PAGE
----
OK, a few things up front.
ALL shotguns or semiautomatic rifles are subject to the "parts
compliance" rules. ALL of them -- even a Colt made AR15. ATFE has
made a list of 20 types of parts, and said that if a shogun or
semiauto rifle uses more than 10 of them, it must be built into a
configuration that would be acceptable for importation (i.e.,
whatever ATFE decides is "sporting" THAT day).
Luckily, there aren't that many parts in a MkIII based semiauto build
that have to be counted when figuring the parts compliance. (By the
way, if you build it as a registered Short Barrelled Rifle or Any
Other Weapon, or you build it as a pistol -- the "sporting"
and "imported parts" crap doesn't apply to either pistols or
registered NFA weapons.)
The parts that would apply are:
2. Receiver (you have to make a new one anyway, as the original was
destroyed before importation was authorized)
4. Trigger group housing
7. Hammer (required in a semiauto build, not present in the original)
8. Disconnector (i.e., "tripping lever")
10. Magazine body
11. Magazine follower
12. Magazine floorplate
13. Barrel trunions (AFAIK
, they count both of them as being a set
that makes up one item, and if either one is imported, teh set is
Forget what you have heard about modifying a part "makes" it "US
made". ATFE has been horribly inconsistant on how much change they
think is necessary. Just go all out with replacement, as they CAN'T
quibble about that.
So, even if you managed to convert your original bolt and trunions to
work in a legal semiauto configuration, you only need to come up with
three of these parts that aren't "imported". Well, the receiver
AUTOMATICALLY is going to be "US made", as YOU are going to make it.
So you just have to figure out how to drop two more "imported" parts,
and you can ignore ATFE's ever-changing definition of "sporting".
Now, as for what ATFE wants to see in a semiautomatic Sten build so
they don't just call it a machinegun. . .
1. A reduced diameter receiver tube, so that an unmodified original
bolt WILL NOT FIT. You can lathe down your bolt, but it is hard to
maintain concentricity unless you have it locked in to a BEEFY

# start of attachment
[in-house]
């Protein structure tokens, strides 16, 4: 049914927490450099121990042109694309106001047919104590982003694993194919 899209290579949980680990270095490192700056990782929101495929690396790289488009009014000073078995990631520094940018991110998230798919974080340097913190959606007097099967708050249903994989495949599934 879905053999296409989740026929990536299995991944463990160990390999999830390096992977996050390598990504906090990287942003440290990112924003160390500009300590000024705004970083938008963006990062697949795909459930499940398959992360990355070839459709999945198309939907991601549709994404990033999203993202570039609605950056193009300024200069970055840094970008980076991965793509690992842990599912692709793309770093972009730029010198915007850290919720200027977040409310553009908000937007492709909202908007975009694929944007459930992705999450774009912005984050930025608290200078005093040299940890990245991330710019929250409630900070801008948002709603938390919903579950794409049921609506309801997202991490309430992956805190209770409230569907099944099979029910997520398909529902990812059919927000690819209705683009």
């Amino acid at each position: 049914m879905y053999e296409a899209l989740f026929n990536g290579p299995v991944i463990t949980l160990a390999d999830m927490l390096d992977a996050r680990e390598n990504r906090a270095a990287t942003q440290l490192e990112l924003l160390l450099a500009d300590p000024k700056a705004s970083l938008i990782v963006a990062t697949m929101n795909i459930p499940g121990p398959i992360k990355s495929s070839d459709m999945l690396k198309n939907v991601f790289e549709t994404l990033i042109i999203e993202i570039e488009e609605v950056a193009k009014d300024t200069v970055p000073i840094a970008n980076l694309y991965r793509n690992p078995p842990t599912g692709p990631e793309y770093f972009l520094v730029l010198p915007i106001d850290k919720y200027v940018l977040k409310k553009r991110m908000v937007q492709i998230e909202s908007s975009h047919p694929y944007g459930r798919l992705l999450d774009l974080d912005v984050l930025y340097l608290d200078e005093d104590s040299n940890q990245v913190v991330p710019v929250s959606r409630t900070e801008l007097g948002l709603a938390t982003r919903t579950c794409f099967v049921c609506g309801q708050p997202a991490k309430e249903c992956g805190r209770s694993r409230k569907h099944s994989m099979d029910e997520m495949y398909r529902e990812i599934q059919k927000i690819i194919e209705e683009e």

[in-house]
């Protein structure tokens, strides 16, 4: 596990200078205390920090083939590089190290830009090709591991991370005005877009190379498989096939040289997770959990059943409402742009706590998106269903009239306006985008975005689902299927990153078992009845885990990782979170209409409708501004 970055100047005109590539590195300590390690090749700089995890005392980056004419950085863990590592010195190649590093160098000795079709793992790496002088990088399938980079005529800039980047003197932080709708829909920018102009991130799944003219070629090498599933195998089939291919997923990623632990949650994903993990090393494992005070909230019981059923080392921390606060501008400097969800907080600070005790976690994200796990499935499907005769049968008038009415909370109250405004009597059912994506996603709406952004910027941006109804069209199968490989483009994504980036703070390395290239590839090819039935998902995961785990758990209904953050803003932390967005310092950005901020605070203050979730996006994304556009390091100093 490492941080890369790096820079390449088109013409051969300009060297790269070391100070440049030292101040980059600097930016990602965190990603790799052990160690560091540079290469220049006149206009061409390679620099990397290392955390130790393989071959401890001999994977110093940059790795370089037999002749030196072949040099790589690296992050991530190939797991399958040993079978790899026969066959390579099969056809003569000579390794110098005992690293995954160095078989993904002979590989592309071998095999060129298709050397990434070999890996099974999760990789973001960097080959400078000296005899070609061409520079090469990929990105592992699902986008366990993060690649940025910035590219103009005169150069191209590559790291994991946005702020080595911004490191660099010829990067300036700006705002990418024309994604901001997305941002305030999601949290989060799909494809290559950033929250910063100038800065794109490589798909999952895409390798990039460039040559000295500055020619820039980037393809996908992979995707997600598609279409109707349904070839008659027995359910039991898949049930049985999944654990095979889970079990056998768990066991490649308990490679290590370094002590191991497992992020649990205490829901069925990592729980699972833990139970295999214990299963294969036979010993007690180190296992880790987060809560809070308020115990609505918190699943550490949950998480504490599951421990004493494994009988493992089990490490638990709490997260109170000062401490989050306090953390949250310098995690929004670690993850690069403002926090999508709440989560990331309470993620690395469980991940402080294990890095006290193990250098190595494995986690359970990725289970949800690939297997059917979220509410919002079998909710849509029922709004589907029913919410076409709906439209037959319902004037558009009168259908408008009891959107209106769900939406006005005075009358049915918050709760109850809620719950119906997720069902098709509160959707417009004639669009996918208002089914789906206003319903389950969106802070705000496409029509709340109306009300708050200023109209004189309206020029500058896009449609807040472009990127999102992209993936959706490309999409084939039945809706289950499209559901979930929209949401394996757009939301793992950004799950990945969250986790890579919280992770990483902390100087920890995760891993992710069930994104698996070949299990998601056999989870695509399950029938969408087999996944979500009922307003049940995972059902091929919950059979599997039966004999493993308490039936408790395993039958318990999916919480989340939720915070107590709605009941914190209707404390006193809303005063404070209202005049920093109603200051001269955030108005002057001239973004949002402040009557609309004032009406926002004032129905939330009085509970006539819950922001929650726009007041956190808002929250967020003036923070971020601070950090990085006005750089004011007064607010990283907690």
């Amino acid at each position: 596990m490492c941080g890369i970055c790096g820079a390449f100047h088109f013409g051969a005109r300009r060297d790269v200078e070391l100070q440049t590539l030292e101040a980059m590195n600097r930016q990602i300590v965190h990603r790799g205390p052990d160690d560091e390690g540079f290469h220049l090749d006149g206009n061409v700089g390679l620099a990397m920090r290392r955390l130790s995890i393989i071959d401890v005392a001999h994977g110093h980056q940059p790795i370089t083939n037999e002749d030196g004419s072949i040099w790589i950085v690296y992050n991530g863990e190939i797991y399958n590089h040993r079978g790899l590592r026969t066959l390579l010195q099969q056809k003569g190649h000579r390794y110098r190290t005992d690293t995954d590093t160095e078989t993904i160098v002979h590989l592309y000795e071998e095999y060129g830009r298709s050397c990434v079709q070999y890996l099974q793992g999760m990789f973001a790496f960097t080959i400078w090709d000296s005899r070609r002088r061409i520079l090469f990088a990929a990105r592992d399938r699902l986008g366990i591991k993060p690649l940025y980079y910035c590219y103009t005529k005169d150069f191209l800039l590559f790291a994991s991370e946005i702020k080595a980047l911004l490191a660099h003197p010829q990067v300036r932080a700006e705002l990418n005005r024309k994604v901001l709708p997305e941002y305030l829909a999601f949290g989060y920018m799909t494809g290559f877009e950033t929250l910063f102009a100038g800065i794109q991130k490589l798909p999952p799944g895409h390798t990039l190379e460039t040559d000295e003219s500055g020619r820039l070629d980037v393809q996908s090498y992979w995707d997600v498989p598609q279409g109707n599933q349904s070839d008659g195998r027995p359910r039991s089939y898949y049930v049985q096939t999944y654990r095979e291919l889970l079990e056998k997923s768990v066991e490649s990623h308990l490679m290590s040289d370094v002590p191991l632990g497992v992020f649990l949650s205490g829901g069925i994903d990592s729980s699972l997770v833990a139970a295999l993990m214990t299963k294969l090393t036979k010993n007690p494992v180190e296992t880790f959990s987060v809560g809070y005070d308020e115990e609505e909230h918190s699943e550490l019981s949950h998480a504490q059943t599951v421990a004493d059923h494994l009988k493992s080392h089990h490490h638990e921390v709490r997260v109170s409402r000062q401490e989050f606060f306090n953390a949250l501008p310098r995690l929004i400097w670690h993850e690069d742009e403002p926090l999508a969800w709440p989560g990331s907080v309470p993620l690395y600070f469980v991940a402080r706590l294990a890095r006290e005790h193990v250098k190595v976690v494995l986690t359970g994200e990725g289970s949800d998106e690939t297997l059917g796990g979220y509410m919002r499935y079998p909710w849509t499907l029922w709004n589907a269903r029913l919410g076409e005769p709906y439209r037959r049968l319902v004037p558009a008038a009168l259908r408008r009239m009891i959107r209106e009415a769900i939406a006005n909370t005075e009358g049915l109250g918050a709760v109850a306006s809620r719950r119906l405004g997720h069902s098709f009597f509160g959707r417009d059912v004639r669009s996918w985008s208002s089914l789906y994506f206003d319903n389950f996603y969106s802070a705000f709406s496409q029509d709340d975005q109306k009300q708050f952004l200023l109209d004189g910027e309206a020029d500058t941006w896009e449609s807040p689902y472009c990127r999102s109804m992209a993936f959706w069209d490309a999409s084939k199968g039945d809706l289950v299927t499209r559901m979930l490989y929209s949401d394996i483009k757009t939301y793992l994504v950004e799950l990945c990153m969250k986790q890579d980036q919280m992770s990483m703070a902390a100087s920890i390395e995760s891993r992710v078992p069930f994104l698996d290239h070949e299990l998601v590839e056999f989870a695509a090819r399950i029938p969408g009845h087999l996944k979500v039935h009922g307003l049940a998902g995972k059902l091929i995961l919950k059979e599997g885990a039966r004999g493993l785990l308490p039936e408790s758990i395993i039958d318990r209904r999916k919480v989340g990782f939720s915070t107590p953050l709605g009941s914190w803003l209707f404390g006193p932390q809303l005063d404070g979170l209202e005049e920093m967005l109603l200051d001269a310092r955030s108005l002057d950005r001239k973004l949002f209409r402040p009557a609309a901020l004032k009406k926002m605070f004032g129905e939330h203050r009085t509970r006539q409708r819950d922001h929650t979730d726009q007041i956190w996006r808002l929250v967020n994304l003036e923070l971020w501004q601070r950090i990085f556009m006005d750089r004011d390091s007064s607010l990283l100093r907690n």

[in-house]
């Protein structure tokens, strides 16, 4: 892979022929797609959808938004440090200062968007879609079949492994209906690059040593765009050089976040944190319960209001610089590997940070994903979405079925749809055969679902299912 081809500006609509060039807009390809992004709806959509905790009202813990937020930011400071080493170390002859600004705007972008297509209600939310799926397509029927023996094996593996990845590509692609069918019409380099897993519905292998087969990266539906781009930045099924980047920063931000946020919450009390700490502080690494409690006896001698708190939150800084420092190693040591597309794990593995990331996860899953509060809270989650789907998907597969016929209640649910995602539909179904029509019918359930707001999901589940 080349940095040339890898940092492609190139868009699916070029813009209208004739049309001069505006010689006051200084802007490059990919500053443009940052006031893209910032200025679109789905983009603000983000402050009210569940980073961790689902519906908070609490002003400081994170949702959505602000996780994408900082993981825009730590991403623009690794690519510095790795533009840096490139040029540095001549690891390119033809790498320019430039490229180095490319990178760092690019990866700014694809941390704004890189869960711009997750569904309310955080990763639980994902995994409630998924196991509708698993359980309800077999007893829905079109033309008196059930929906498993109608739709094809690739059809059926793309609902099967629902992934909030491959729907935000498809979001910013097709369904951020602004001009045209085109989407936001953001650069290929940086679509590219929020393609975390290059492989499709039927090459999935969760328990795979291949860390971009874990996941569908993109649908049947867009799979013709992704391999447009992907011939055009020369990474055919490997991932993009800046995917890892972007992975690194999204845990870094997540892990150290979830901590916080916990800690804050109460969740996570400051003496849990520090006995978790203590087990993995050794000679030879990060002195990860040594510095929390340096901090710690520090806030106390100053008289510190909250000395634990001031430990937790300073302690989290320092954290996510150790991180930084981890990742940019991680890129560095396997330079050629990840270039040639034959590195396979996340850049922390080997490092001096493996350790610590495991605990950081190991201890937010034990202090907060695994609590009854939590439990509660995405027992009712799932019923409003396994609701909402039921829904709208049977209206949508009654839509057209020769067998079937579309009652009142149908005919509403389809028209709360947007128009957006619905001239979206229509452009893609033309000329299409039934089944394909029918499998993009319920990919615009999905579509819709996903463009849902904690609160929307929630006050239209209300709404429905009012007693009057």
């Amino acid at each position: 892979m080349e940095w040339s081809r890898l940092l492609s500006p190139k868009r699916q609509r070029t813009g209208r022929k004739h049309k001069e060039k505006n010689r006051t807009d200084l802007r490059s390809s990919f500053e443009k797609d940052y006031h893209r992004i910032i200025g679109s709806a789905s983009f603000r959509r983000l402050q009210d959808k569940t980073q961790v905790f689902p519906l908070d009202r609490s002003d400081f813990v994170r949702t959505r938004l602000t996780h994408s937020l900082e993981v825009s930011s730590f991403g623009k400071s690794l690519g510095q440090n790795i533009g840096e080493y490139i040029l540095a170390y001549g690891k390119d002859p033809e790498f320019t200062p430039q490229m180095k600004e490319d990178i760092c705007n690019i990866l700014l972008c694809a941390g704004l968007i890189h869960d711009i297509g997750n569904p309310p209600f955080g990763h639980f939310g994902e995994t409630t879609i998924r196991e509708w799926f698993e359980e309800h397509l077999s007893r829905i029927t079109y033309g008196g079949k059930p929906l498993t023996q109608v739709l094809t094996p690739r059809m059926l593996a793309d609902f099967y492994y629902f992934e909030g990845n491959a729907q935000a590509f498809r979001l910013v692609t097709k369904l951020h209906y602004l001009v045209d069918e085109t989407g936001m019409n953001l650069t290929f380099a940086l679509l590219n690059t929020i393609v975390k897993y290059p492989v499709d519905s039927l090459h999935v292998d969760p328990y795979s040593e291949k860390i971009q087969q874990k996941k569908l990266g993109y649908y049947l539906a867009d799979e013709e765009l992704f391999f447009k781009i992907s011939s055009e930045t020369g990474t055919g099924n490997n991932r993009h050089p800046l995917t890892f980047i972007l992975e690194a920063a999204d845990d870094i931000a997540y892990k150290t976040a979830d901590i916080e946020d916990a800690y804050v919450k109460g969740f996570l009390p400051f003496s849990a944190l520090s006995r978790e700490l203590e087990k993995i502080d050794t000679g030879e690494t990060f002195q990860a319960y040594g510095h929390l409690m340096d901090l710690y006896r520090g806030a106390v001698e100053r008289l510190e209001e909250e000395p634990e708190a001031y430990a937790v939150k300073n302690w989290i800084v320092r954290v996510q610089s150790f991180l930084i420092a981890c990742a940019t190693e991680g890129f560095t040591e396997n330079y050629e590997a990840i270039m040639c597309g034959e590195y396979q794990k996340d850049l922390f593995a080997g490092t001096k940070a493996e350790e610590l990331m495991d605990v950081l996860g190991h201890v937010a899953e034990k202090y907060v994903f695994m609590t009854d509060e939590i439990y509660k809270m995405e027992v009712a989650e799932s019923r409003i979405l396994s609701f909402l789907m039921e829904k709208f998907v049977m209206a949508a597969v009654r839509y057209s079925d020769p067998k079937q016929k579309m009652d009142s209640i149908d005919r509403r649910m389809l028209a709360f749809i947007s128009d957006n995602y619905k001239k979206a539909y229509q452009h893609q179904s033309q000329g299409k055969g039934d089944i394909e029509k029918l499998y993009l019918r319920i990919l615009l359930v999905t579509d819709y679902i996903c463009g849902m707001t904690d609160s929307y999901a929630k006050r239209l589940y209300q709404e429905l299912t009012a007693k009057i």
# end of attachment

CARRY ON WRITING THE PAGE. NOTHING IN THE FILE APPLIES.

lathe. It also means your barrel trunions will need to be reduce in
OD, but that's easier than the bolt.
2. A repositioned cocking handle track. This prevents you from just
lathing a full-auto bolt down and dropping it in. Of course, you
could try and drill a new hole in the bolt for the bolt handle to fit
in. . .
3. A physical block in the receiver so that a lathed down full auto
bolt with a repositioned bolt handle STILL will not chamber a round.
One way they like is to weld a 1" long section of drill rod at top
dead center right next to teh chamber. NOW, in addition to lathing
down the bolt and repositioning the bolt handle, you have to mill a
slot for that block to fit in, so the bolt goes all teh way forward.
4. Jigger the fire control group so as to disable automatic
functioning even if you did all that previous work on a full auto
bolt. You can either weld teh selector in teh SEMI ("R"
for "repetitive") setting, OR you can weld a block inside the trigger
group housing that prevents the tripping lever to move forward when
the selector is set to "A" ("automatic"). If that tripping lever
cannot move forward, the sear and trigger do not move, either.
5. It MUST fire from a closed bolt. (Technically, one could argue
that it is theoretically possible to design an open bolt system that
ATFE judges to be not "readily restored" to automatic fire -- but no
one has succeeded since 1983 or so in doing so.
6. It MUST have a seperate and moving firing pin, and ignition
controlled either by a striker system (where the firing pin is held
back by teh sear) or a hammer system (where the firing pin "floats",
generally under weak counterpressure from a spring, and is smacked by
7. As a consequence of #5 & 6, you must mill the feed ribs that
strip rounds from the magazine so that they do not protrude forward
of teh bolt face where the case head sits. That is to keep you from
gluing your firing pin in the forward position. With the feed lips
flush, the rim of teh round will hang up on the side of the firing
pin and the gun jams if you tried that.
With all teh concerns that need to be met, actually using teh
original bolt is probably more difficult that making a new one (which
would help your "parts count" issue.) Likewise, the barrel trunions
are easy to make, and their replacement with US-made new trunions
would ALSO help your parts count. Between the bolt, trunions, and
receiver, you would have all the "compliance parts" you need.